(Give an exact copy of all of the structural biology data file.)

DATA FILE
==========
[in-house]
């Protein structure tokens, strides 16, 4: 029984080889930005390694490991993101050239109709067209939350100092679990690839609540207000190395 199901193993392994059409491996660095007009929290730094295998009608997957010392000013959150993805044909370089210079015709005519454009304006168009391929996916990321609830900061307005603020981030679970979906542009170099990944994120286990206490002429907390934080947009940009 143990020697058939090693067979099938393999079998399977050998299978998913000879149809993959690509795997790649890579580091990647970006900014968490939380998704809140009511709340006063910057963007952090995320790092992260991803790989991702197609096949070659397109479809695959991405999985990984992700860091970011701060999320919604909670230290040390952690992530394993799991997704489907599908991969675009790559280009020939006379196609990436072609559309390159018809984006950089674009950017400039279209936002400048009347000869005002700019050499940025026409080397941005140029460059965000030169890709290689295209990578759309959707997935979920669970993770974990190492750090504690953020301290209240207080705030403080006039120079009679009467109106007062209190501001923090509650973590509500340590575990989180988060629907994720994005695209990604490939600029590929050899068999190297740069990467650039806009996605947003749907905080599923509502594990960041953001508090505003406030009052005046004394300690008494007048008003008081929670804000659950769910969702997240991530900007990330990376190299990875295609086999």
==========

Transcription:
[in-house]
């Protein structure tokens, strides 16, 4: 029984080889930005390694490991993101050239109709067209939350100092679990690839609540207000190395 199901193993392994059409491996660095007009929290730094295998009608997957010392000013959150993805044909370089210079015709005519454009304006168009391929996916990321609830900061307005603020981030679970979906542009170099990944994120286990206490002429907390934080947009940009 143990020697058939090693067979099938393999079998399977050998299978998913000879149809993959690509795997790649890579580091990647970006900014968490939380998704809140009511709340006063910057963007952090995320790092992260991803790989991702197609096949070659397109479809695959991405999985990984992700860091970011701060999320919604909670230290040390952690992530394993799991997704489907599908991969675009790559280009020939006379196609990436072609559309390159018809984006950089674009950017400039279209936002400048009347000869005002700019050499940025026409080397941005140029460059965000030169890709290689295209990578759309959707997935979920669970993770974990190492750090504690953020301290209240207080705030403080006039120079009679009467109106007062209190501001923090509650973590509500340590575990989180988060629907994720994005695209990604490939600029590929050899068999190297740069990467650039806009996605947003749907905080599923509502594990960041953001508090505003406030009052005046004394300690008494007048008003008081929670804000659950769910969702997240991530900007990330990376190299990875295609086999």